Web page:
For quite a long spell in African-American history, each of us has had to bear the burden of the race on our shoulders. Custom and tradition — and intense desire for equality — dictated that we mind our manners and avoid personal acts and activity that would make the entire race look bad. Thus, we were skittish about eating chitterlings and watermelon, especially in public. Washington activist Petey Green eased some of that with a riotous routine on how to eat watermelon (not properly with a knife and fork). Amos ‘n’ Andy was booted from both radio and television, a banishment spearheaded by the National Association for the Advancement of Colored People that persists to this day.
We were also saddled with guilt about poor grammar and incorrect English, “bad” hair that we tried to ameliorate with conks (remember Malcolm X?), processes and other straighteners, skin whiteners and certain cuss words (in particular, the dreaded 12-letter, four-syllable insult that begins with “m”), and we were to avoid or chastise those who violated the unwritten rules of deportment.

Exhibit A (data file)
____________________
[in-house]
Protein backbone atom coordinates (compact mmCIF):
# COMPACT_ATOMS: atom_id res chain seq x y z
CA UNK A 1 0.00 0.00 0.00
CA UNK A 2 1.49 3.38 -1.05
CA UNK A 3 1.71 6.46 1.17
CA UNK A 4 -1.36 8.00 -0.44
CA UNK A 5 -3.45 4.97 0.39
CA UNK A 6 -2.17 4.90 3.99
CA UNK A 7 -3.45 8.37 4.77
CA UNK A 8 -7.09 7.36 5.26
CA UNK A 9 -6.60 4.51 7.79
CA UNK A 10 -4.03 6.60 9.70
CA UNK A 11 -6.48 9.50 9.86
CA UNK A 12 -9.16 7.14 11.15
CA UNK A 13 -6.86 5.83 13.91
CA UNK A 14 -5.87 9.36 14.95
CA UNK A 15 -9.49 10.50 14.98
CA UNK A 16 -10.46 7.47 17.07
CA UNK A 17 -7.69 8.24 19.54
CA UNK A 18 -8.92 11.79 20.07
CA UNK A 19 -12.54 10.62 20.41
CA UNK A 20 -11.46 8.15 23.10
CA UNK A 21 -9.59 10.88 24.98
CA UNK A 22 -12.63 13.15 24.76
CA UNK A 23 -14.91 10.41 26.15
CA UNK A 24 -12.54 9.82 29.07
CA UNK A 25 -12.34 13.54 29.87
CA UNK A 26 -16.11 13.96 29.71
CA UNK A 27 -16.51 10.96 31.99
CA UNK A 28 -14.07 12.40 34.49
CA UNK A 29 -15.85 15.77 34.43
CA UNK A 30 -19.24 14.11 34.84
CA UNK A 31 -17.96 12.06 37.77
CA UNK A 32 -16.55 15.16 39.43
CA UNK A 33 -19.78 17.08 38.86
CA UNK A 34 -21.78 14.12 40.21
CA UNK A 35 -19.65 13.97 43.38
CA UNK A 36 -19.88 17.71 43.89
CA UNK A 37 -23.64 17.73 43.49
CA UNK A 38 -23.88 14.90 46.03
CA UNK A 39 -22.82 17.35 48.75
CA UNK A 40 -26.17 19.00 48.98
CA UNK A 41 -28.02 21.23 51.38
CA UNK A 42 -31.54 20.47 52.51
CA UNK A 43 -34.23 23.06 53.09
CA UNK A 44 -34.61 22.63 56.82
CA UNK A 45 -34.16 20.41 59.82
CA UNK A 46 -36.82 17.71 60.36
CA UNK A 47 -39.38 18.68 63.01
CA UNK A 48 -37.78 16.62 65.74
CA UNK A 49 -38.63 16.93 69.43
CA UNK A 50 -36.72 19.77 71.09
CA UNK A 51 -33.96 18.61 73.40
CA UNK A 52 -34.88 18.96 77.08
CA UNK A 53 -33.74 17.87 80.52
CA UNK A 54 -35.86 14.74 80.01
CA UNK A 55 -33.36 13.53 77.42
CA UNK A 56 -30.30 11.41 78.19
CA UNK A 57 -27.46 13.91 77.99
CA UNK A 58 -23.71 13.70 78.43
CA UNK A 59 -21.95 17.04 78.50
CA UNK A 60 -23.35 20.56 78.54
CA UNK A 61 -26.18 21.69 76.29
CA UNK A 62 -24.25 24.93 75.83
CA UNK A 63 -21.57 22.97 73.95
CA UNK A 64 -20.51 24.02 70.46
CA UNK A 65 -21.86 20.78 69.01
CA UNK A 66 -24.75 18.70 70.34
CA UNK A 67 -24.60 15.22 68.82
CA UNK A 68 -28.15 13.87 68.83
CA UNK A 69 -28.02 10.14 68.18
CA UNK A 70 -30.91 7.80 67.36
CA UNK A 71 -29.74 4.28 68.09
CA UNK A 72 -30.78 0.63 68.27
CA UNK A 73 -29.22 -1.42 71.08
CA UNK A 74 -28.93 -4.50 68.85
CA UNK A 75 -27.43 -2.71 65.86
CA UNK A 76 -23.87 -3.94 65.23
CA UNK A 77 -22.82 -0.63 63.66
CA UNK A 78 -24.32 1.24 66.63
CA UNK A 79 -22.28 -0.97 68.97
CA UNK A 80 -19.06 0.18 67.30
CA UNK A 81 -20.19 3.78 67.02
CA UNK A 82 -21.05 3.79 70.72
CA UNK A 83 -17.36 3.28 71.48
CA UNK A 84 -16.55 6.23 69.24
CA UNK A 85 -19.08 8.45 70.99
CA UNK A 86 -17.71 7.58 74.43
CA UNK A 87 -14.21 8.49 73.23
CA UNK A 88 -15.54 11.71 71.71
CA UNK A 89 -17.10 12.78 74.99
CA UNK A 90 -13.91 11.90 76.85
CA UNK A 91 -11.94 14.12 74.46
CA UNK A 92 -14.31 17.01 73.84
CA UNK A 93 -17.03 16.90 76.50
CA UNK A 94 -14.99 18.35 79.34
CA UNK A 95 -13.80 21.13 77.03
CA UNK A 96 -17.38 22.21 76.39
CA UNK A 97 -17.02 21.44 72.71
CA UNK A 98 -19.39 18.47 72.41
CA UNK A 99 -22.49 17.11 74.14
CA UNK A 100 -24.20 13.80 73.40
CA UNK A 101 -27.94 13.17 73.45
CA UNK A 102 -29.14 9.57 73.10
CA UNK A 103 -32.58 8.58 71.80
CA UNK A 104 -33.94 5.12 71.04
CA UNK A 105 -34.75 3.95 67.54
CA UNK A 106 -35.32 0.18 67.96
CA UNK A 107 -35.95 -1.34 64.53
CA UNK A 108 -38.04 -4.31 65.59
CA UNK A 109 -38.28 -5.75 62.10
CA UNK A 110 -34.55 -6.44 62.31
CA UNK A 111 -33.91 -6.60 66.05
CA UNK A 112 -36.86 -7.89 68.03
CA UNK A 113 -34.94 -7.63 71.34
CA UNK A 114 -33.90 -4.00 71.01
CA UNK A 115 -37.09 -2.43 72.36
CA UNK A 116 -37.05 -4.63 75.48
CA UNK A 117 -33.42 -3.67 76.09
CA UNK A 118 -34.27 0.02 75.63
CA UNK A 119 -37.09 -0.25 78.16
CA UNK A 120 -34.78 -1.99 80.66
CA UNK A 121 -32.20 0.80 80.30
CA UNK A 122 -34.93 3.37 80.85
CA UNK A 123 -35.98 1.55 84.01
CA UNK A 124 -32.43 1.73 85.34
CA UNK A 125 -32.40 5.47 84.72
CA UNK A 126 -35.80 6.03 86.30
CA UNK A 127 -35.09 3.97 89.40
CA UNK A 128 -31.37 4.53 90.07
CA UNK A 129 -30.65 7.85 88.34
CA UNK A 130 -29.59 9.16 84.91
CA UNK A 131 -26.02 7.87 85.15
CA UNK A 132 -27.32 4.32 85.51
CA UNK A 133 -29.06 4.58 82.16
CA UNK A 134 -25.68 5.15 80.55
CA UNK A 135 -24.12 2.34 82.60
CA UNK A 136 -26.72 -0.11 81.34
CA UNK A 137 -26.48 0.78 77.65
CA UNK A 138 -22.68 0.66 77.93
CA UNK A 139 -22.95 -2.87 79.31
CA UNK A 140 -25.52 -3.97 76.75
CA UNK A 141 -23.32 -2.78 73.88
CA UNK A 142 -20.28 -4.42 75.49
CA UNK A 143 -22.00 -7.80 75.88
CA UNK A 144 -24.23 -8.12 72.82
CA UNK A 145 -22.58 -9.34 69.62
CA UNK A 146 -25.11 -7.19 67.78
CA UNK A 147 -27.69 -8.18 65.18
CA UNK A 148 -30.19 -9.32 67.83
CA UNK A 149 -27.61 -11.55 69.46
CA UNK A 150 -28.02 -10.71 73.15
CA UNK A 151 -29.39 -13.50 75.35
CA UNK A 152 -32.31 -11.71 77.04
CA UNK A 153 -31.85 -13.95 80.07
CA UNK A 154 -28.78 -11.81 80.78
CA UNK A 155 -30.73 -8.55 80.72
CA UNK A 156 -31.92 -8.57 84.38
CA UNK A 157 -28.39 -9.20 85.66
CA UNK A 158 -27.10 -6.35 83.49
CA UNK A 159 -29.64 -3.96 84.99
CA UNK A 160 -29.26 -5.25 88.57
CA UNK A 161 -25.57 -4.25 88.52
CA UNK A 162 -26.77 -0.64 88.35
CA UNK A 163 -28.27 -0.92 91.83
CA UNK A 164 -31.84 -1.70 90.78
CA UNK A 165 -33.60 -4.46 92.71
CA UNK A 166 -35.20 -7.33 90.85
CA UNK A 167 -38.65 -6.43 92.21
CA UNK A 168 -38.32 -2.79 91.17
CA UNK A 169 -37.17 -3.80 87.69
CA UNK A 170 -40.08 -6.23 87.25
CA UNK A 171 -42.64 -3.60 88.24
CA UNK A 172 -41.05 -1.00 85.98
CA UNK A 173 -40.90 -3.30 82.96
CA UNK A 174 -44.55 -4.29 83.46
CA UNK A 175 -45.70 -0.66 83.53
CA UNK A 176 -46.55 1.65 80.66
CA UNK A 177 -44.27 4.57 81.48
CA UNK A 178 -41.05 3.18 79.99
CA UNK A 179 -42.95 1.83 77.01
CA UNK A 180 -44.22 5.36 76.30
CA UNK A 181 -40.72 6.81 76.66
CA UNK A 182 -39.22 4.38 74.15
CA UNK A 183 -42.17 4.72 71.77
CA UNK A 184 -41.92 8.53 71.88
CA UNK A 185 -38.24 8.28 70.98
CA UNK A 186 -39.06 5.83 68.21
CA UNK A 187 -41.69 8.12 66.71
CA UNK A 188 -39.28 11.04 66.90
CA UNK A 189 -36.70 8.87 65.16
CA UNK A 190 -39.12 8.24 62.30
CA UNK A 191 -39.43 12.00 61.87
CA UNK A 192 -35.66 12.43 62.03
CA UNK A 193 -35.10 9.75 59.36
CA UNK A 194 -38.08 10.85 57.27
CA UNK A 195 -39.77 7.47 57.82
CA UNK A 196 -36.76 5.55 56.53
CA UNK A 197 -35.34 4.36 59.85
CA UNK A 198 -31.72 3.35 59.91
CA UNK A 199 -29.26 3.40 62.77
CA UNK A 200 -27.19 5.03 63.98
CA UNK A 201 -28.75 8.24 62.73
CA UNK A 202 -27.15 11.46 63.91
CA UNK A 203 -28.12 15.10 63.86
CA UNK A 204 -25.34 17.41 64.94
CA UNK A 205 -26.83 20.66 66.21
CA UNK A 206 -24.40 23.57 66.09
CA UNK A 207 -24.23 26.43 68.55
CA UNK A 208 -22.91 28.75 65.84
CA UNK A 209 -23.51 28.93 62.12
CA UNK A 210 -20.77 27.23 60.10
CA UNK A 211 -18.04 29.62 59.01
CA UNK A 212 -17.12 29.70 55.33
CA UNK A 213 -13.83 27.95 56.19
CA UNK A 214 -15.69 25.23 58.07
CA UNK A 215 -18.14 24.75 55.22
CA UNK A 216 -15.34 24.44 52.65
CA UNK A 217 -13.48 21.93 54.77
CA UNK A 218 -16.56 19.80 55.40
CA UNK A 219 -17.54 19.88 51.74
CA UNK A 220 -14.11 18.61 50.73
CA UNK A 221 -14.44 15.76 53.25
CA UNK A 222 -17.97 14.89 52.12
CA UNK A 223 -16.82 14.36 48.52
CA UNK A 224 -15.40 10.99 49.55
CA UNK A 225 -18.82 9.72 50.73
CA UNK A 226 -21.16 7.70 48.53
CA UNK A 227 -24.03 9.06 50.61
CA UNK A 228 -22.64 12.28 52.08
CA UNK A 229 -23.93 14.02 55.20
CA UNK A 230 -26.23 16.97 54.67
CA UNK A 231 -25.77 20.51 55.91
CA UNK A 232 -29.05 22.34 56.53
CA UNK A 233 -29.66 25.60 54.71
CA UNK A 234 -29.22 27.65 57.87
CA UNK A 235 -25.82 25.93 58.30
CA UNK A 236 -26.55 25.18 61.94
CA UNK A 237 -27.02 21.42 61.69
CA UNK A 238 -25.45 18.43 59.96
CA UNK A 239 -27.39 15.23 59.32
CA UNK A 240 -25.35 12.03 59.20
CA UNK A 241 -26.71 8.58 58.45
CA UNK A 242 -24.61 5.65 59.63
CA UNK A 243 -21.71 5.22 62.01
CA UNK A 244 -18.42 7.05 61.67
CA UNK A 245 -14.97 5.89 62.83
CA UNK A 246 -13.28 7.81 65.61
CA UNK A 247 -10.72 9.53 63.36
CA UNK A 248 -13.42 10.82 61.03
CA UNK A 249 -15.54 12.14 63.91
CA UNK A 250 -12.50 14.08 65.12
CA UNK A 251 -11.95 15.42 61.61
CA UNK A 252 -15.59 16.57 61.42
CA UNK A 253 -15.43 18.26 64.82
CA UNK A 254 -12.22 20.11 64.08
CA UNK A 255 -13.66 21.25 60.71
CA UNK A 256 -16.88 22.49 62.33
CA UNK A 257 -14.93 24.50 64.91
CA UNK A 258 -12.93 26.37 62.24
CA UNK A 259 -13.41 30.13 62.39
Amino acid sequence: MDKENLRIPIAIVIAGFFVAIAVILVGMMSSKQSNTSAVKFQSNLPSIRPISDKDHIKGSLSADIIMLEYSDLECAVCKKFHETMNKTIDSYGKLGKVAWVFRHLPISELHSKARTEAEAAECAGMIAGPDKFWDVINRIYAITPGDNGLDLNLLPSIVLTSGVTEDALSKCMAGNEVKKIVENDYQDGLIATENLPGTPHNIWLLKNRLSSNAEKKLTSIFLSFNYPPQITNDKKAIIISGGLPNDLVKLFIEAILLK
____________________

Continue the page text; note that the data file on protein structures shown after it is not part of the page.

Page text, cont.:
We even tolerated and laughed along with a white comedian, Lenny Bruce, who evoked laughter with his shtick mocking Joe Louis’ inarticulate interviews after dispatching the white hope of the week.
“Well, Joe, what do you think about the fight?” went Bruce in his nightclub performance.
“Ahhhh, arrrrrah, ughhh, I glad I win … blah, blah, blah, Deetroit.”
Indeed, we were embarrassed.
But no more. That was then. In the interim, we progressed to the point where not even the buffoonery of a Herman Cain can make us shudder and shrink into the shadows to hide our faces. There was a time when such antics would have been comparable to Amos ‘n’ Andy. But declaring ultraconservative billionaires the Koch brothers his “brothers from another mother” and describing himself as “black-walnut ice cream” only drew snide snickers and disdain from many nonsupportive African Americans.
His ignorance of the war in Libya and President Obama’s foreign policy fell only on his shoulders, not the rest of us. His long pauses and poor answers to questions about policy issues that presidents confront daily reflected solely on him.